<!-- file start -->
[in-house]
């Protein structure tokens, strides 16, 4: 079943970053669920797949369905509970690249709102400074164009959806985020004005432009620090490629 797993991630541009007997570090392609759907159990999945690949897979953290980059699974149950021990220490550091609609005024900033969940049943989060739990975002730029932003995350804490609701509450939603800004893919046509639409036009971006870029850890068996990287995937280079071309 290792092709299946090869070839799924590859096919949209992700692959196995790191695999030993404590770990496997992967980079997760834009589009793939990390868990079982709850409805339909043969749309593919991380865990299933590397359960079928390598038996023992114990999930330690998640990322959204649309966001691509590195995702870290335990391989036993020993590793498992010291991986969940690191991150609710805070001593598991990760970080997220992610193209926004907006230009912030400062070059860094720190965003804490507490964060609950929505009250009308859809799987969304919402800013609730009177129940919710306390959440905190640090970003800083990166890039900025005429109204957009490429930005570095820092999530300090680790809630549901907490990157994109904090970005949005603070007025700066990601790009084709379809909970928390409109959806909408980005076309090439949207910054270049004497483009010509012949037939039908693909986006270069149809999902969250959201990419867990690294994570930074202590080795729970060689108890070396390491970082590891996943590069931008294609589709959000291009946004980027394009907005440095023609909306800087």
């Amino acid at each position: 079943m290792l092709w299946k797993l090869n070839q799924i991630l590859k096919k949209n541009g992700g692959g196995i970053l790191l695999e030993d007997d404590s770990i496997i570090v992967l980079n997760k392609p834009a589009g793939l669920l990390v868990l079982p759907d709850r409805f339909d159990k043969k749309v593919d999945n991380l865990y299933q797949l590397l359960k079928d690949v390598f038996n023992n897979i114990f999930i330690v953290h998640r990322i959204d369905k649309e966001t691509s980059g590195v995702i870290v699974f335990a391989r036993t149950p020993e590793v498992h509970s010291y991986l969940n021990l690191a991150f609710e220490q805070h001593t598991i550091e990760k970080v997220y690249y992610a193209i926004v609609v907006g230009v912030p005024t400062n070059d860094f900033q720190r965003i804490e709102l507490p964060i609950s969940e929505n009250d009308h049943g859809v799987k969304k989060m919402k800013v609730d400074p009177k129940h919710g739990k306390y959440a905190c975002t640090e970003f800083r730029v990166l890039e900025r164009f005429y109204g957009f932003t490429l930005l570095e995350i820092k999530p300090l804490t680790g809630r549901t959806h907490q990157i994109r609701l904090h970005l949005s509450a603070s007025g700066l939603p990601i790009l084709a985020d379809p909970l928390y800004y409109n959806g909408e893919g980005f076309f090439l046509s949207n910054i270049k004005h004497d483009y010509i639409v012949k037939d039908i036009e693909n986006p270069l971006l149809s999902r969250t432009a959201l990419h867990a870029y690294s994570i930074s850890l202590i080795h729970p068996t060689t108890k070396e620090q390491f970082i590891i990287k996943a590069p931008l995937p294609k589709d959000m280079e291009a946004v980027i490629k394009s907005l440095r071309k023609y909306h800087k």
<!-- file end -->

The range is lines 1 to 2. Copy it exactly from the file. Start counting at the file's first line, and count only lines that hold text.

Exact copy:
[in-house]
């Protein structure tokens, strides 16, 4: 079943970053669920797949369905509970690249709102400074164009959806985020004005432009620090490629 797993991630541009007997570090392609759907159990999945690949897979953290980059699974149950021990220490550091609609005024900033969940049943989060739990975002730029932003995350804490609701509450939603800004893919046509639409036009971006870029850890068996990287995937280079071309 290792092709299946090869070839799924590859096919949209992700692959196995790191695999030993404590770990496997992967980079997760834009589009793939990390868990079982709850409805339909043969749309593919991380865990299933590397359960079928390598038996023992114990999930330690998640990322959204649309966001691509590195995702870290335990391989036993020993590793498992010291991986969940690191991150609710805070001593598991990760970080997220992610193209926004907006230009912030400062070059860094720190965003804490507490964060609950929505009250009308859809799987969304919402800013609730009177129940919710306390959440905190640090970003800083990166890039900025005429109204957009490429930005570095820092999530300090680790809630549901907490990157994109904090970005949005603070007025700066990601790009084709379809909970928390409109959806909408980005076309090439949207910054270049004497483009010509012949037939039908693909986006270069149809999902969250959201990419867990690294994570930074202590080795729970060689108890070396390491970082590891996943590069931008294609589709959000291009946004980027394009907005440095023609909306800087």